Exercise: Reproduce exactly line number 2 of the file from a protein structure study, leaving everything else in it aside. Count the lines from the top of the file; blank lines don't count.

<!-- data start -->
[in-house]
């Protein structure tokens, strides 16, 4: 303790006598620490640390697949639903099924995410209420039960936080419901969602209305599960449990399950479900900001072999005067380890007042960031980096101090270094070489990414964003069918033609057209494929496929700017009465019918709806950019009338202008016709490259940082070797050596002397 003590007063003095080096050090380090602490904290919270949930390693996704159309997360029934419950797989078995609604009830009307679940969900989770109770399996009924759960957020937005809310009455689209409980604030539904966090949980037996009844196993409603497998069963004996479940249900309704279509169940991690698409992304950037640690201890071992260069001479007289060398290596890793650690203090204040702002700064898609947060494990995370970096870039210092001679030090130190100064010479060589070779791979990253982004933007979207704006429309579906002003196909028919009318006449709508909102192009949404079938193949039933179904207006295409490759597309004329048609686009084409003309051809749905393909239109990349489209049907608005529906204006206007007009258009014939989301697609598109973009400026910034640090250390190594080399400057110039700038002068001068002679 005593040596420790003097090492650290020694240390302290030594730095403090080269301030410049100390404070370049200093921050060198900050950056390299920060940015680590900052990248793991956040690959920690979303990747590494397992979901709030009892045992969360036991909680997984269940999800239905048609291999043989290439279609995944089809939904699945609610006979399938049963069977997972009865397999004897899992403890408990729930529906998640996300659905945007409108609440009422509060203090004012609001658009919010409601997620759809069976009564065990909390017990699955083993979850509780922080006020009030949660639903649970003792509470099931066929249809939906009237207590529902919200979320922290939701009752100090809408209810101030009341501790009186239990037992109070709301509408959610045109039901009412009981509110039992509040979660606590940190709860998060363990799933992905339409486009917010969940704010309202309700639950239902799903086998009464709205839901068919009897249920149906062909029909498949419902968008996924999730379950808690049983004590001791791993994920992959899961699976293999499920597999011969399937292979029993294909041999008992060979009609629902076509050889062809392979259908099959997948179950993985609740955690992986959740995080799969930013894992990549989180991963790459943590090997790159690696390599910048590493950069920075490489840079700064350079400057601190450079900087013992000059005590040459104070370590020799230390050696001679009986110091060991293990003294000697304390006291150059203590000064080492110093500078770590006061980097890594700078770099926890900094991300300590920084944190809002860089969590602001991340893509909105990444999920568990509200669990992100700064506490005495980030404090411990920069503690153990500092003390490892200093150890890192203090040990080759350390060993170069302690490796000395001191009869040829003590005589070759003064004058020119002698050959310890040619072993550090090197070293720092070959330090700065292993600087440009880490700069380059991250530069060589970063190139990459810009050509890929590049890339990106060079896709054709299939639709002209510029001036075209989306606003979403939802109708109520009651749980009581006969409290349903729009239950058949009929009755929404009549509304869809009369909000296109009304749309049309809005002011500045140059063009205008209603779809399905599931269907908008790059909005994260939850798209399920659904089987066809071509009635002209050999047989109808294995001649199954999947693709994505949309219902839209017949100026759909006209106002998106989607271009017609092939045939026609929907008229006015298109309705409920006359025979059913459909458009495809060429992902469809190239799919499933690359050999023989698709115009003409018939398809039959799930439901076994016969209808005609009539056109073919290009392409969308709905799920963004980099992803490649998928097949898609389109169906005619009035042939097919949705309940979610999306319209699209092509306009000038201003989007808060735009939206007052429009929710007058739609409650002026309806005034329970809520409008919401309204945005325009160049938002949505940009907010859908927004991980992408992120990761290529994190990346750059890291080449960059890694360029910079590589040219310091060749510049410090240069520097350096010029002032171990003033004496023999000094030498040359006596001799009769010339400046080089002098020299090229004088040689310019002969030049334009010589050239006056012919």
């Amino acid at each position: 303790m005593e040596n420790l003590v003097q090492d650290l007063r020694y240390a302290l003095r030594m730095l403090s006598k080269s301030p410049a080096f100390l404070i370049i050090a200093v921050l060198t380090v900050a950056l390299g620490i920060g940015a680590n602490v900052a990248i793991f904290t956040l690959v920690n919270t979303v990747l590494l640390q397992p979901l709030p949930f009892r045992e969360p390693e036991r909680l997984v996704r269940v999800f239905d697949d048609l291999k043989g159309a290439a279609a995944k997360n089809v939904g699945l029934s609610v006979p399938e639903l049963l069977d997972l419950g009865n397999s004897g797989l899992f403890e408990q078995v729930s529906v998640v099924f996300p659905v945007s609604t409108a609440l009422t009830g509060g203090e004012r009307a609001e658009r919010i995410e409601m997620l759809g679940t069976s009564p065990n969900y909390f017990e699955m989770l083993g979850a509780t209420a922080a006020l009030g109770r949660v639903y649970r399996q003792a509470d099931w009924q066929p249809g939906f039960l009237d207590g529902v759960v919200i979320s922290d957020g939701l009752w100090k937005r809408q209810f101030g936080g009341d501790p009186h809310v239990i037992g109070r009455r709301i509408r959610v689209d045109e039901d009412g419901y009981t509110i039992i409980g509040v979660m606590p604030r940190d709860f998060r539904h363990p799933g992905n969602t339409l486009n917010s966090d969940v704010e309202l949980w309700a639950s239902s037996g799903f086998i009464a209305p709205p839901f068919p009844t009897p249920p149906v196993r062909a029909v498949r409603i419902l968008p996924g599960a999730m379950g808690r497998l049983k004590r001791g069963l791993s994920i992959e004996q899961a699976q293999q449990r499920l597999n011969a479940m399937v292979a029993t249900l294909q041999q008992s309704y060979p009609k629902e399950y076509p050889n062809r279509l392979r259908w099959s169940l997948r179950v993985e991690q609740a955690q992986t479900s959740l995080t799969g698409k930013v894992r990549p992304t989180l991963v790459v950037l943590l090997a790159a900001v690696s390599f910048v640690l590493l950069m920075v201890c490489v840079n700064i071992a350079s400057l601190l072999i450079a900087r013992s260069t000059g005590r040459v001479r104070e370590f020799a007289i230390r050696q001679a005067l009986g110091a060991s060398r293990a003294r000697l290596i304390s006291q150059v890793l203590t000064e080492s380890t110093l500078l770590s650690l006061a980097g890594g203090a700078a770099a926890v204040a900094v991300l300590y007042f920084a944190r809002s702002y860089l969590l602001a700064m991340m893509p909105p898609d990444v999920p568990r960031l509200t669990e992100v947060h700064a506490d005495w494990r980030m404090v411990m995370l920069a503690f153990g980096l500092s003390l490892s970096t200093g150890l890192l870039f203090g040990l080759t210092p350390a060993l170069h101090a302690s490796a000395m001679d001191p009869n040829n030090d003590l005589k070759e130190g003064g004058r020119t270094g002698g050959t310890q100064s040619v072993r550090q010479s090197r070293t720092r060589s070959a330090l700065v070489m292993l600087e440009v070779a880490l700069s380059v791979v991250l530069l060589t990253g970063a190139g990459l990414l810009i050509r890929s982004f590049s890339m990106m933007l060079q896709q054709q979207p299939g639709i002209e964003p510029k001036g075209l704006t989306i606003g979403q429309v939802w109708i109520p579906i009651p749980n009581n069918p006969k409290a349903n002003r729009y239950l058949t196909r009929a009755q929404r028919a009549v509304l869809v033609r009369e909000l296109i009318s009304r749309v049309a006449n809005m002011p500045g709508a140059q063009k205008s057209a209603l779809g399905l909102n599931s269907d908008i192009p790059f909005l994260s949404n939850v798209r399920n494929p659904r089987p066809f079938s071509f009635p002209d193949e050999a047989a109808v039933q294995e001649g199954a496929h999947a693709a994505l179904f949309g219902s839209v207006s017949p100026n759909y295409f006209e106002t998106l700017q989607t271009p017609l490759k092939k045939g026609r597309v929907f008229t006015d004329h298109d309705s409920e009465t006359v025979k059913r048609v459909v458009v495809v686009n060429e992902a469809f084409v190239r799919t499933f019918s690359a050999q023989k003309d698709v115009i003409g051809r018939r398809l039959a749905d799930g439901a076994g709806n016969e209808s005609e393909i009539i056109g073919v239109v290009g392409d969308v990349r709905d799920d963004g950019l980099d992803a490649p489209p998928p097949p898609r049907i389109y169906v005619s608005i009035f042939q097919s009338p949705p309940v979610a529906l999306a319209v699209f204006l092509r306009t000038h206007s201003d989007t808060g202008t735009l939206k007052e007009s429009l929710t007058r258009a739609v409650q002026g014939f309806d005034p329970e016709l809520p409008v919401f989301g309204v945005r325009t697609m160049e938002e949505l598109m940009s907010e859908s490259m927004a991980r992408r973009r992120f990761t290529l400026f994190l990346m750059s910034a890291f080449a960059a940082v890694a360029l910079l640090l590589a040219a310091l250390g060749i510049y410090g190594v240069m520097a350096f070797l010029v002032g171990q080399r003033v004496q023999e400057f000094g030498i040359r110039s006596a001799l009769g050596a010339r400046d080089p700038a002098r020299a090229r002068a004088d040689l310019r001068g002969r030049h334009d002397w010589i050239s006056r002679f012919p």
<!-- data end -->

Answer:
């Protein structure tokens, strides 16, 4: 303790006598620490640390697949639903099924995410209420039960936080419901969602209305599960449990399950479900900001072999005067380890007042960031980096101090270094070489990414964003069918033609057209494929496929700017009465019918709806950019009338202008016709490259940082070797050596002397 003590007063003095080096050090380090602490904290919270949930390693996704159309997360029934419950797989078995609604009830009307679940969900989770109770399996009924759960957020937005809310009455689209409980604030539904966090949980037996009844196993409603497998069963004996479940249900309704279509169940991690698409992304950037640690201890071992260069001479007289060398290596890793650690203090204040702002700064898609947060494990995370970096870039210092001679030090130190100064010479060589070779791979990253982004933007979207704006429309579906002003196909028919009318006449709508909102192009949404079938193949039933179904207006295409490759597309004329048609686009084409003309051809749905393909239109990349489209049907608005529906204006206007007009258009014939989301697609598109973009400026910034640090250390190594080399400057110039700038002068001068002679 005593040596420790003097090492650290020694240390302290030594730095403090080269301030410049100390404070370049200093921050060198900050950056390299920060940015680590900052990248793991956040690959920690979303990747590494397992979901709030009892045992969360036991909680997984269940999800239905048609291999043989290439279609995944089809939904699945609610006979399938049963069977997972009865397999004897899992403890408990729930529906998640996300659905945007409108609440009422509060203090004012609001658009919010409601997620759809069976009564065990909390017990699955083993979850509780922080006020009030949660639903649970003792509470099931066929249809939906009237207590529902919200979320922290939701009752100090809408209810101030009341501790009186239990037992109070709301509408959610045109039901009412009981509110039992509040979660606590940190709860998060363990799933992905339409486009917010969940704010309202309700639950239902799903086998009464709205839901068919009897249920149906062909029909498949419902968008996924999730379950808690049983004590001791791993994920992959899961699976293999499920597999011969399937292979029993294909041999008992060979009609629902076509050889062809392979259908099959997948179950993985609740955690992986959740995080799969930013894992990549989180991963790459943590090997790159690696390599910048590493950069920075490489840079700064350079400057601190450079900087013992000059005590040459104070370590020799230390050696001679009986110091060991293990003294000697304390006291150059203590000064080492110093500078770590006061980097890594700078770099926890900094991300300590920084944190809002860089969590602001991340893509909105990444999920568990509200669990992100700064506490005495980030404090411990920069503690153990500092003390490892200093150890890192203090040990080759350390060993170069302690490796000395001191009869040829003590005589070759003064004058020119002698050959310890040619072993550090090197070293720092070959330090700065292993600087440009880490700069380059991250530069060589970063190139990459810009050509890929590049890339990106060079896709054709299939639709002209510029001036075209989306606003979403939802109708109520009651749980009581006969409290349903729009239950058949009929009755929404009549509304869809009369909000296109009304749309049309809005002011500045140059063009205008209603779809399905599931269907908008790059909005994260939850798209399920659904089987066809071509009635002209050999047989109808294995001649199954999947693709994505949309219902839209017949100026759909006209106002998106989607271009017609092939045939026609929907008229006015298109309705409920006359025979059913459909458009495809060429992902469809190239799919499933690359050999023989698709115009003409018939398809039959799930439901076994016969209808005609009539056109073919290009392409969308709905799920963004980099992803490649998928097949898609389109169906005619009035042939097919949705309940979610999306319209699209092509306009000038201003989007808060735009939206007052429009929710007058739609409650002026309806005034329970809520409008919401309204945005325009160049938002949505940009907010859908927004991980992408992120990761290529994190990346750059890291080449960059890694360029910079590589040219310091060749510049410090240069520097350096010029002032171990003033004496023999000094030498040359006596001799009769010339400046080089002098020299090229004088040689310019002969030049334009010589050239006056012919």